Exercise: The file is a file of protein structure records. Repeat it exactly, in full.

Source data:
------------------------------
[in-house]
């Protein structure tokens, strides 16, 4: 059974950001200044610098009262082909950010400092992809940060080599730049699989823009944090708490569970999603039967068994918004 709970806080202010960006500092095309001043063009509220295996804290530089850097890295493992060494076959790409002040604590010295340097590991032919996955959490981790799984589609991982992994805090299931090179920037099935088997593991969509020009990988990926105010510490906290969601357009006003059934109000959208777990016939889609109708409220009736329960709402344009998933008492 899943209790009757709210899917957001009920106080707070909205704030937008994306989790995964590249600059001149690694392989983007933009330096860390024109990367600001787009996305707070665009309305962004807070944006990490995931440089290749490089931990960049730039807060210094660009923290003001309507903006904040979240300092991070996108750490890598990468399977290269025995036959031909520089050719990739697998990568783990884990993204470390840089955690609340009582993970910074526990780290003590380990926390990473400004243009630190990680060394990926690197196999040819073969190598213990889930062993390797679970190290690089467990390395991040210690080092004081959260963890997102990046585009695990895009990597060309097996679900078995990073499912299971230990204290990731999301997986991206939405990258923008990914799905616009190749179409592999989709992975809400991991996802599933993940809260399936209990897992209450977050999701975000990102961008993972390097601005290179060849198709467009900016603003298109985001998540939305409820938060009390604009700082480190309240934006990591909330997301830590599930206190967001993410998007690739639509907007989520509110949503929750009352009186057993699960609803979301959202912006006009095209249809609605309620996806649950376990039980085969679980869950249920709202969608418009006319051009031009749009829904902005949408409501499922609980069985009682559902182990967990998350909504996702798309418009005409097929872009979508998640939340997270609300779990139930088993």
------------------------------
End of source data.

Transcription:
[in-house]
């Protein structure tokens, strides 16, 4: 059974950001200044610098009262082909950010400092992809940060080599730049699989823009944090708490569970999603039967068994918004 709970806080202010960006500092095309001043063009509220295996804290530089850097890295493992060494076959790409002040604590010295340097590991032919996955959490981790799984589609991982992994805090299931090179920037099935088997593991969509020009990988990926105010510490906290969601357009006003059934109000959208777990016939889609109708409220009736329960709402344009998933008492 899943209790009757709210899917957001009920106080707070909205704030937008994306989790995964590249600059001149690694392989983007933009330096860390024109990367600001787009996305707070665009309305962004807070944006990490995931440089290749490089931990960049730039807060210094660009923290003001309507903006904040979240300092991070996108750490890598990468399977290269025995036959031909520089050719990739697998990568783990884990993204470390840089955690609340009582993970910074526990780290003590380990926390990473400004243009630190990680060394990926690197196999040819073969190598213990889930062993390797679970190290690089467990390395991040210690080092004081959260963890997102990046585009695990895009990597060309097996679900078995990073499912299971230990204290990731999301997986991206939405990258923008990914799905616009190749179409592999989709992975809400991991996802599933993940809260399936209990897992209450977050999701975000990102961008993972390097601005290179060849198709467009900016603003298109985001998540939305409820938060009390604009700082480190309240934006990591909330997301830590599930206190967001993410998007690739639509907007989520509110949503929750009352009186057993699960609803979301959202912006006009095209249809609605309620996806649950376990039980085969679980869950249920709202969608418009006319051009031009749009829904902005949408409501499922609980069985009682559902182990967990998350909504996702798309418009005409097929872009979508998640939340997270609300779990139930088993």